WWII Combat Veterans lived most of their lives without treatment for PTSD, which affected the families who served.

This posting is a result of a request from the Wounded Warrior Project.

by Steve Sparks on Friday, October 7, 2011 at 7:44am
My father, Vernon H. Sparks (1918-1998) BMC Retired US Navy survived Pearl Harbor on board the USS West Virginia on December 7, 1941 and later served aboard the USS Bellegrove in the Asiatic Pacific Theater. Dad’s medical records show 66 months of continuous combat duty starting prior to WWII in China through the summer of 1945. He came home a different person. He was admitted almost immediately to a treatment center near Oakland, Ca for almost two months, then sent on his way without further treatment. Dad’s only medication was alcohol until his later years when medications and treatment became more available. In the meantime, our entire family became exposed and lived with the baggage of intergenerational PTSD. This is a terrible and tragic legacy of war that must be addressed. No one should be in denial or fear treatment because of the mental health sigma. My book, Reconciliation: A Son’s Story, will be published in November, which is a testimonial and case study of the pain caused to families living with PTSD. See my blog www.livingwithptsd-sparkles.blogspot.com.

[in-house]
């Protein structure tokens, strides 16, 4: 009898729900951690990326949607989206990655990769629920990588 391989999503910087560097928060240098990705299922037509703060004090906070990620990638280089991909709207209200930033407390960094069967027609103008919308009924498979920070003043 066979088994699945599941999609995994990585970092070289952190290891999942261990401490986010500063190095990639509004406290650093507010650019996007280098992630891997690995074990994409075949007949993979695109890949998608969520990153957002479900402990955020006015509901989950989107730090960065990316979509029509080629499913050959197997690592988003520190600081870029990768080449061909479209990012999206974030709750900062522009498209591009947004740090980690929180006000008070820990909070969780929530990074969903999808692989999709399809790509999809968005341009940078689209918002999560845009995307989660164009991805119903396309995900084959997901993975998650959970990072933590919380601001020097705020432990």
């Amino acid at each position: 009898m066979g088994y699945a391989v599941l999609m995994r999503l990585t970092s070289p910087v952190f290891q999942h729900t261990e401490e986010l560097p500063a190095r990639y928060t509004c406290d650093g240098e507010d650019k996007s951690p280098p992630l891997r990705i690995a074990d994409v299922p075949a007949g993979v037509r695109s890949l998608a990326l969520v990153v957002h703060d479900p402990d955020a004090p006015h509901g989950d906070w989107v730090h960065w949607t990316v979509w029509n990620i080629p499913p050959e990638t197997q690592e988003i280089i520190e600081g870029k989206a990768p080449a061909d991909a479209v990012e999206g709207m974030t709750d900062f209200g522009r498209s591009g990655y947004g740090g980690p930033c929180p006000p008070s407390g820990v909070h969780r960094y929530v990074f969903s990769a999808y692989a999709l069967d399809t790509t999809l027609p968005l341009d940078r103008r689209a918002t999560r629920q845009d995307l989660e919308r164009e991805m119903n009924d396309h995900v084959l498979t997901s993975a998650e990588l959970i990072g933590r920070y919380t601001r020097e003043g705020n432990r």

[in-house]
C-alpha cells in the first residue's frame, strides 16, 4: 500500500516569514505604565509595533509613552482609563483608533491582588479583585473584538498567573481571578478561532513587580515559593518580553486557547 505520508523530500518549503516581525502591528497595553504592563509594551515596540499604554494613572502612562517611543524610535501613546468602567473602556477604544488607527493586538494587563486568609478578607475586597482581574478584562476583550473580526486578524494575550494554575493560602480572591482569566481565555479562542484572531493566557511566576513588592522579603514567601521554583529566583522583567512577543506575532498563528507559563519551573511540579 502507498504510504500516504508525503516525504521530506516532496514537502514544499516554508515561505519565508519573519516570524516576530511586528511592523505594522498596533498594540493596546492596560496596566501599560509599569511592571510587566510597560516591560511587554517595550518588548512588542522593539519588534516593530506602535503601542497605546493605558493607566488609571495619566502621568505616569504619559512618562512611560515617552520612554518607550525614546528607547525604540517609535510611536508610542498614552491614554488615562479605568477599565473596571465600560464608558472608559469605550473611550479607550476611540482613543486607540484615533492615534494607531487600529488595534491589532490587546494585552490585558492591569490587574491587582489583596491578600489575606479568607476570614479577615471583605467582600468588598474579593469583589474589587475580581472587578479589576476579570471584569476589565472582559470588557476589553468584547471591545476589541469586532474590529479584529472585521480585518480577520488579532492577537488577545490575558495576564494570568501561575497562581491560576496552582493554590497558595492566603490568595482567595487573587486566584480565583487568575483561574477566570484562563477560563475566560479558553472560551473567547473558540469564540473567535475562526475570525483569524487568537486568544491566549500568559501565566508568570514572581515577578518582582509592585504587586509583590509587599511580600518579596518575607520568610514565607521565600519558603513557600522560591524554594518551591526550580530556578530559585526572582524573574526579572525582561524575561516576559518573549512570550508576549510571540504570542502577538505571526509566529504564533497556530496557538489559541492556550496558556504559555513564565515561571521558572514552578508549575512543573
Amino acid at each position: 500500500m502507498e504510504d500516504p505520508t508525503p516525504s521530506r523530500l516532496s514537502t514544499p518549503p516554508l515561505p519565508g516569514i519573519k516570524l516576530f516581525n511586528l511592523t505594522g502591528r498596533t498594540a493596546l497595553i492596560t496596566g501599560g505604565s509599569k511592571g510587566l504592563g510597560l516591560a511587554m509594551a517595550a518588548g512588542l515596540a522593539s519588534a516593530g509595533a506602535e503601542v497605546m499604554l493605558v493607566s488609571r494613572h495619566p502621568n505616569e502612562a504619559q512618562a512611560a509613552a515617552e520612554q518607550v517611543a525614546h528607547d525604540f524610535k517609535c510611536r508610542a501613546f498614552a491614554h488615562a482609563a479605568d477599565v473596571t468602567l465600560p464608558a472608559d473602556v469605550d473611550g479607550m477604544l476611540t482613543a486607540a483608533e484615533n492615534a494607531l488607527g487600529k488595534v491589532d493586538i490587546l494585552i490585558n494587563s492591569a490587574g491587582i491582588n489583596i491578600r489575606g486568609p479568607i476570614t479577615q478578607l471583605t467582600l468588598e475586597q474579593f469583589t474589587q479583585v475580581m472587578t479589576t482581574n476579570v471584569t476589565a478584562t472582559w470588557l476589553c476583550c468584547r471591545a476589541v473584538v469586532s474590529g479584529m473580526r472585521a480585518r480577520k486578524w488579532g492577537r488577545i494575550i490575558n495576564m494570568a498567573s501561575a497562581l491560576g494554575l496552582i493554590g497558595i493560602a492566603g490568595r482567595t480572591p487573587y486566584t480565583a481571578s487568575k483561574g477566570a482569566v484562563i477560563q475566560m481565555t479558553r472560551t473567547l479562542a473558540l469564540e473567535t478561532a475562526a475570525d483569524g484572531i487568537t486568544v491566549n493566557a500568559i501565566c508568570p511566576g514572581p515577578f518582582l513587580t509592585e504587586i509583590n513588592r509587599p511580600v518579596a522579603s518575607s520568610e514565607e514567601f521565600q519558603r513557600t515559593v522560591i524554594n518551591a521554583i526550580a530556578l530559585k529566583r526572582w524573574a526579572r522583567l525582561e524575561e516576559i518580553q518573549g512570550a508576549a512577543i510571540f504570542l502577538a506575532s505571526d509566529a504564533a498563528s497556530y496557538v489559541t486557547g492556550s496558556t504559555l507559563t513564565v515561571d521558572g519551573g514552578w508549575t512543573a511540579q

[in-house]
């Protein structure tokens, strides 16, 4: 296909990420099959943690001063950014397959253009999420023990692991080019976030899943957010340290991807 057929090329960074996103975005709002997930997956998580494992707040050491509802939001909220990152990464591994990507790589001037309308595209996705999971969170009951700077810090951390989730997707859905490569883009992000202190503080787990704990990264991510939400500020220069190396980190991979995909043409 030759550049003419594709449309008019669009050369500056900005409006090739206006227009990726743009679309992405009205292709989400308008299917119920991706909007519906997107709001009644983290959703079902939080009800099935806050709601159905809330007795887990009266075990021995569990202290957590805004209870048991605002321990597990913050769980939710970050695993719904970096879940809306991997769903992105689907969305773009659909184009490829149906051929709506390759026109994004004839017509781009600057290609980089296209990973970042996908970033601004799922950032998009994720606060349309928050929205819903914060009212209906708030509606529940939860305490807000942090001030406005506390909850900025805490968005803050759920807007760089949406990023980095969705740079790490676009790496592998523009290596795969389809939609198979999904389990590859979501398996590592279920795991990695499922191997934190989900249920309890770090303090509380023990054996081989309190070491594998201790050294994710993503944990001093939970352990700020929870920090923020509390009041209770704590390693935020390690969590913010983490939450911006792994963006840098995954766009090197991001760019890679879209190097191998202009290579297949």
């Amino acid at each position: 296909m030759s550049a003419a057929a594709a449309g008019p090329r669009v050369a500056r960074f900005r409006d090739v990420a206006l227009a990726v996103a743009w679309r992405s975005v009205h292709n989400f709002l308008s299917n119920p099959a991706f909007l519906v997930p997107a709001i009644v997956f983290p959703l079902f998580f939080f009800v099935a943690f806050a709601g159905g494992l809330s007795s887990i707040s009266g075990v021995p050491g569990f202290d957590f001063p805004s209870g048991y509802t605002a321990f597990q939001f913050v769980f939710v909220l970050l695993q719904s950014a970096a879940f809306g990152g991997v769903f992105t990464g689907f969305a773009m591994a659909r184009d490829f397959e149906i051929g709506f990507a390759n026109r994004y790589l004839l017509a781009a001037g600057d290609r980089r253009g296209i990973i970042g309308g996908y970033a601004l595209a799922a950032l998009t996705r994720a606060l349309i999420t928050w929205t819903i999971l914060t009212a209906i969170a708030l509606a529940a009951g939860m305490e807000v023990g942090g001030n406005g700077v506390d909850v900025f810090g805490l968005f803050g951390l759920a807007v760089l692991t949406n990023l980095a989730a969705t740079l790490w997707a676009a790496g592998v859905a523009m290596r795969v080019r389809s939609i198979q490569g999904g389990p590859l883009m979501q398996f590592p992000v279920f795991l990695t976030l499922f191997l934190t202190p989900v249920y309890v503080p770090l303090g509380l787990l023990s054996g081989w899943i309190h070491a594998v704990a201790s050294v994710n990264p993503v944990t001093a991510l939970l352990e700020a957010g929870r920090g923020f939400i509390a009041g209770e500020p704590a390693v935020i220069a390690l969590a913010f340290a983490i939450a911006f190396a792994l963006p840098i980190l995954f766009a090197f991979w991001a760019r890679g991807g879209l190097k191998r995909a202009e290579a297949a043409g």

If there is anything, yes anything I can do to help with the awareness campaign on behalf of my family and countless others, I stand ready to go anywhere, anytime to help carry the message and represent this cause. We have to work harder to help combat veterans as well as their families who serve too.
Steve Sparks
Depoe Bay, Oregon